The US has the most multi-millionaires in the world

The United States remains the country with the most multi-millionaires in the world — more than China, Japan, Germany, Canada and France combined, according to a new report published by Wealth-X.

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The “World Ultra Wealth Report 2019” found the U.S. has 81,340 people with at least $30 million of net worth living in the country, a 2.2% increase compared to last year.

People monitor the markets at a brokerage house in Beijing. (AP Photo/Andy Wong)

The United States has 31% of the global ultra-wealthy population. China, which is ranked second, had a fraction of the number of multi-millionaires with 24,965 living in the country.

“Throughout the year there were signs of slowing growth momentum, tied to the lagged effect of previous deleveraging efforts and to the escalating trade war with the U.S.,” the report found. “Wealth portfolios were weighed down by a stock-market slump and downward currency pressure against the dollar.”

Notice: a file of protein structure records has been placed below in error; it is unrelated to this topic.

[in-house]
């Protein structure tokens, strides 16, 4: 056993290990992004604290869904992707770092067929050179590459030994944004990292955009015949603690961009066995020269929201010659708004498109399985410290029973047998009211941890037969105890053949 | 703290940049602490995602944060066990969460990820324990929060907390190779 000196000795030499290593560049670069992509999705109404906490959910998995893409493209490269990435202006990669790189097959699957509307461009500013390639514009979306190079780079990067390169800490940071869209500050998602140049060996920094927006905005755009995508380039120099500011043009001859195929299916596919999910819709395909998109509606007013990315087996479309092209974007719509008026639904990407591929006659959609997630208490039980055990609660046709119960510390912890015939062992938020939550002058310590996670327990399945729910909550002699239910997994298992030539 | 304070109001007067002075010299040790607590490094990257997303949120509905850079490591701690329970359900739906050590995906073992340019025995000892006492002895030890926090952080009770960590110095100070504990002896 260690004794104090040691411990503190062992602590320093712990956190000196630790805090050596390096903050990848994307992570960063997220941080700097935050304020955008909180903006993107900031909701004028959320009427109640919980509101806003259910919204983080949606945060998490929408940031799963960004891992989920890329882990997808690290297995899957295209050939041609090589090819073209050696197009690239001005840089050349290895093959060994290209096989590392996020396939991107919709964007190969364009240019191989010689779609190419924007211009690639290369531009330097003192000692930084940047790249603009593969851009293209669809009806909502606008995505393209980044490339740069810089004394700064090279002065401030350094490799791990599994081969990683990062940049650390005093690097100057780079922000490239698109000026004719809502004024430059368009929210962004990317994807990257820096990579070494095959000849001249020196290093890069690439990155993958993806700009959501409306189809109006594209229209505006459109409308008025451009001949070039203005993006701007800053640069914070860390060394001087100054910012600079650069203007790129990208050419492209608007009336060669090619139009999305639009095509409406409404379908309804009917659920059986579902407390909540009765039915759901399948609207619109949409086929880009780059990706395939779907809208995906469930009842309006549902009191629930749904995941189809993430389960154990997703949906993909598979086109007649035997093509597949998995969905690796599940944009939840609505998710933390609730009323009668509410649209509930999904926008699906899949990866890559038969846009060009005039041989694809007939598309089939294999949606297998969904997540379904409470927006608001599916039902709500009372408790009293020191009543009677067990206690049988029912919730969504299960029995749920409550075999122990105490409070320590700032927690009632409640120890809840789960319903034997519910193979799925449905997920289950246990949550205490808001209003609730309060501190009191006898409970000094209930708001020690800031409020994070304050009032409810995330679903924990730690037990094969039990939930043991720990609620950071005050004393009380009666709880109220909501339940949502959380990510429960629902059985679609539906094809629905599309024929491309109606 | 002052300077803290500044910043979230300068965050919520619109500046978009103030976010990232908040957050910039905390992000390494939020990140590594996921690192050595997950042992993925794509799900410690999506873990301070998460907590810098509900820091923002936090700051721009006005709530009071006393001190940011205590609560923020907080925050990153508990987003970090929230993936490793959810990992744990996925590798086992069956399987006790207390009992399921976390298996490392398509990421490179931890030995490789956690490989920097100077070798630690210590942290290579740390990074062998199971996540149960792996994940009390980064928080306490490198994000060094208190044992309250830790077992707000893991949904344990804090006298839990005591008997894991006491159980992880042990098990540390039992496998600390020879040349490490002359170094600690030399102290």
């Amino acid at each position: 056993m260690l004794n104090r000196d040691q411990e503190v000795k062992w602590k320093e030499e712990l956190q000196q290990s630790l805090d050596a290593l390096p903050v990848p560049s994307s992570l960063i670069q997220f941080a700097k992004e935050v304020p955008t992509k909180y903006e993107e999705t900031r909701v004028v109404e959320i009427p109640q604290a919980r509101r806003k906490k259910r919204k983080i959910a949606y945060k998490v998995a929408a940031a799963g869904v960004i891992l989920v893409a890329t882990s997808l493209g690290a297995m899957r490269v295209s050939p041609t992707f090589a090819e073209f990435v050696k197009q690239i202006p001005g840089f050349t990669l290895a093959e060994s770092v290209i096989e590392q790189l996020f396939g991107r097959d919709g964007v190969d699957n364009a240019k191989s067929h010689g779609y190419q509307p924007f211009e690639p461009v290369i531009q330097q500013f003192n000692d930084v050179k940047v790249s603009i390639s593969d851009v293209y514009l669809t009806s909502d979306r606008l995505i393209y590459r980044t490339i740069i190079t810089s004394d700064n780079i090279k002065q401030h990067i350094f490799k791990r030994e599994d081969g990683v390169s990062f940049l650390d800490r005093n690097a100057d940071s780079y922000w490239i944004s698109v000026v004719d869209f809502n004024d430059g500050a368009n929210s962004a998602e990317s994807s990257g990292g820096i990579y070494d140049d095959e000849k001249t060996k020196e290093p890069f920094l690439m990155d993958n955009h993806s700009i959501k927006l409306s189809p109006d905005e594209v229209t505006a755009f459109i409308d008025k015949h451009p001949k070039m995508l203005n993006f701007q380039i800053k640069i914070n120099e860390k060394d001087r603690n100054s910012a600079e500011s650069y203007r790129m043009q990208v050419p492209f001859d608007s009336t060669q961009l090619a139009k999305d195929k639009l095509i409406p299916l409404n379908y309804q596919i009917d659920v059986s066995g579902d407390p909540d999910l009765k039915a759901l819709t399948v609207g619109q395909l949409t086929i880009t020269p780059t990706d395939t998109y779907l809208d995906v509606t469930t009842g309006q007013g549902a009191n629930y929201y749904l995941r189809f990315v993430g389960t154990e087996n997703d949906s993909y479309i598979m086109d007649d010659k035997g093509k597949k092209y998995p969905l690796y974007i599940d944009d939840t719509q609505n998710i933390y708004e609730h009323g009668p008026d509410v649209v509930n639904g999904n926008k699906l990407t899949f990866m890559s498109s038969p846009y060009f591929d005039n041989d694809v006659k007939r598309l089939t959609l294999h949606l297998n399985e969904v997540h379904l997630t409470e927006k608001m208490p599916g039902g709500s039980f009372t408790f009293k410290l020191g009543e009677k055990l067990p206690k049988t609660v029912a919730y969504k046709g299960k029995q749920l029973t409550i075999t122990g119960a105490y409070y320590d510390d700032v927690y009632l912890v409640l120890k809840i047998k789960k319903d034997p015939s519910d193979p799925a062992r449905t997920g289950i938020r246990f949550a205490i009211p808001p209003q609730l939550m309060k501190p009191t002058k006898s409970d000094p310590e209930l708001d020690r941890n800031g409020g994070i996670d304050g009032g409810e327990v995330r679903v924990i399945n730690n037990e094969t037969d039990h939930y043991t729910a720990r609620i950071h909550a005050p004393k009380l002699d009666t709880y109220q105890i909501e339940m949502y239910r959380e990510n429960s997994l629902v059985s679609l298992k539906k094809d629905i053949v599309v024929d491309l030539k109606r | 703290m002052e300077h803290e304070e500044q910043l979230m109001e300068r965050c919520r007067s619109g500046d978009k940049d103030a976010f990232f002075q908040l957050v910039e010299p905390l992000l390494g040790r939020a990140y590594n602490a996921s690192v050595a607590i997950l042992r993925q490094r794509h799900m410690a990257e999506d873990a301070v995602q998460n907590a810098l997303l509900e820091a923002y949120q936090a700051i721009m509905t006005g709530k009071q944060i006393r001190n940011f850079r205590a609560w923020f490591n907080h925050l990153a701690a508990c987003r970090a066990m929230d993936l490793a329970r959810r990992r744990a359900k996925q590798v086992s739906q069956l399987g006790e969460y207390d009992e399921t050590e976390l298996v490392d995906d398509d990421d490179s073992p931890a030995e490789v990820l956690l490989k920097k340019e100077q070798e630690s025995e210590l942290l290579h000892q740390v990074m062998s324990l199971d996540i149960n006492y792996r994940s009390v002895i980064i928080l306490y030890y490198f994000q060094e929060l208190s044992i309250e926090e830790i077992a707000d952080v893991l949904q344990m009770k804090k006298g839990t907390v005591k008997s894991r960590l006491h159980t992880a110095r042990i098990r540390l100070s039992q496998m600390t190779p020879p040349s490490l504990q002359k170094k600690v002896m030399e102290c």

New York City is home to 9,000 ultra-wealthy individuals, which helped it regain control of its title as the city with the most multi-millionaires. The Big Apple ousted Hong Kong from the top spot. Hong Kong’s ultra-wealthy population slipped almost 11%, largely because of softening demand in the Chinese economy, which has been embroiled in a more than year-long trade war with the U.S.

Japan followed in third place, with 17,855 individuals in its 2018 population, a slight dip from the prior year. Germany, meanwhile, in fourth place, had about 15,685 multi-millionaires in 2018, a 4% increase from a year ago, despite facing a number of economic struggles.

In fifth was Canada, with a modest 10,395 ultra-wealthy citizens, a 4% drop from 2017. France, in sixth, was largely unchanged from the previous year with 10,145.

One interesting development was the increase in the ultra-rich in the United Kingdom, which jumped above Hong Kong, despite fears about a potential calamitous fallout from Britain’s impending departure from the European Union.

The top 10 countries, overall, accounted for a staggering 72% of the global ultra-wealthy population.